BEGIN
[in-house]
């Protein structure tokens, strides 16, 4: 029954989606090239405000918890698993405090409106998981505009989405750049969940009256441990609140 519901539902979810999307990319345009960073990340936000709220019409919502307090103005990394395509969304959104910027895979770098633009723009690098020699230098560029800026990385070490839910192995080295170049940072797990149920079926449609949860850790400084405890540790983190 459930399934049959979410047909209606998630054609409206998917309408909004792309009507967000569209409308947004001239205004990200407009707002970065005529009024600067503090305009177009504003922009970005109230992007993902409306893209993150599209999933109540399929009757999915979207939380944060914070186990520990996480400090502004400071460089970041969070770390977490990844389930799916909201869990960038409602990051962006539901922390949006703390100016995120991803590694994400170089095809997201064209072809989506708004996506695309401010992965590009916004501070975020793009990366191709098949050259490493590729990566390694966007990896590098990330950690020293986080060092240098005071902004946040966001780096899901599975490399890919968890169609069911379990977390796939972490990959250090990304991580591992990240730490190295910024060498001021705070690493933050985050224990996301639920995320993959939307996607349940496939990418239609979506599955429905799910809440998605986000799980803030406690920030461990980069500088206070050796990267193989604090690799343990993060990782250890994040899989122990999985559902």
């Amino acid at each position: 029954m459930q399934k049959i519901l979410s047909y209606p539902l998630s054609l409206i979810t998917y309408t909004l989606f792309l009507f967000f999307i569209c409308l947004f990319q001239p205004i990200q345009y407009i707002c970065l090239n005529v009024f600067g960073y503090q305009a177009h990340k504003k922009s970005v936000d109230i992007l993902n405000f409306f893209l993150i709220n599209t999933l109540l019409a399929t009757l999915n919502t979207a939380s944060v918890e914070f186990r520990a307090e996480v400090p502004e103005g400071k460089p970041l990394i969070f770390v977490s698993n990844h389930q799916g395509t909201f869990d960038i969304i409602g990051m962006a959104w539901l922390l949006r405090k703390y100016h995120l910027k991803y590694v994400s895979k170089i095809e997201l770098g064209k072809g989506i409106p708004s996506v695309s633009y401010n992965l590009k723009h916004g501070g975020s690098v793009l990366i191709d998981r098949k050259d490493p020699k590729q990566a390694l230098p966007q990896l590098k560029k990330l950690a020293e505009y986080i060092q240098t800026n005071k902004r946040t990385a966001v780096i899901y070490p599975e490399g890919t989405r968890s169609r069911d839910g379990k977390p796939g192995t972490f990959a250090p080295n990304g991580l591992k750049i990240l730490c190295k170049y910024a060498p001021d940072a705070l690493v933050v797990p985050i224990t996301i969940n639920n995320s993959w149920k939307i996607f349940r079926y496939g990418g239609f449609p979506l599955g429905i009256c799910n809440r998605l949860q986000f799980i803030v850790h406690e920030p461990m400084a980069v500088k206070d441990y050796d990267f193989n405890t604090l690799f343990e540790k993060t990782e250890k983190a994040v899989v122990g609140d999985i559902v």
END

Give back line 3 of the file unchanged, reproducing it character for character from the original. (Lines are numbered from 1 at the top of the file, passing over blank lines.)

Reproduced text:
């Amino acid at each position: 029954m459930q399934k049959i519901l979410s047909y209606p539902l998630s054609l409206i979810t998917y309408t909004l989606f792309l009507f967000f999307i569209c409308l947004f990319q001239p205004i990200q345009y407009i707002c970065l090239n005529v009024f600067g960073y503090q305009a177009h990340k504003k922009s970005v936000d109230i992007l993902n405000f409306f893209l993150i709220n599209t999933l109540l019409a399929t009757l999915n919502t979207a939380s944060v918890e914070f186990r520990a307090e996480v400090p502004e103005g400071k460089p970041l990394i969070f770390v977490s698993n990844h389930q799916g395509t909201f869990d960038i969304i409602g990051m962006a959104w539901l922390l949006r405090k703390y100016h995120l910027k991803y590694v994400s895979k170089i095809e997201l770098g064209k072809g989506i409106p708004s996506v695309s633009y401010n992965l590009k723009h916004g501070g975020s690098v793009l990366i191709d998981r098949k050259d490493p020699k590729q990566a390694l230098p966007q990896l590098k560029k990330l950690a020293e505009y986080i060092q240098t800026n005071k902004r946040t990385a966001v780096i899901y070490p599975e490399g890919t989405r968890s169609r069911d839910g379990k977390p796939g192995t972490f990959a250090p080295n990304g991580l591992k750049i990240l730490c190295k170049y910024a060498p001021d940072a705070l690493v933050v797990p985050i224990t996301i969940n639920n995320s993959w149920k939307i996607f349940r079926y496939g990418g239609f449609p979506l599955g429905i009256c799910n809440r998605l949860q986000f799980i803030v850790h406690e920030p461990m400084a980069v500088k206070d441990y050796d990267f193989n405890t604090l690799f343990e540790k993060t990782e250890k983190a994040v899989v122990g609140d999985i559902v």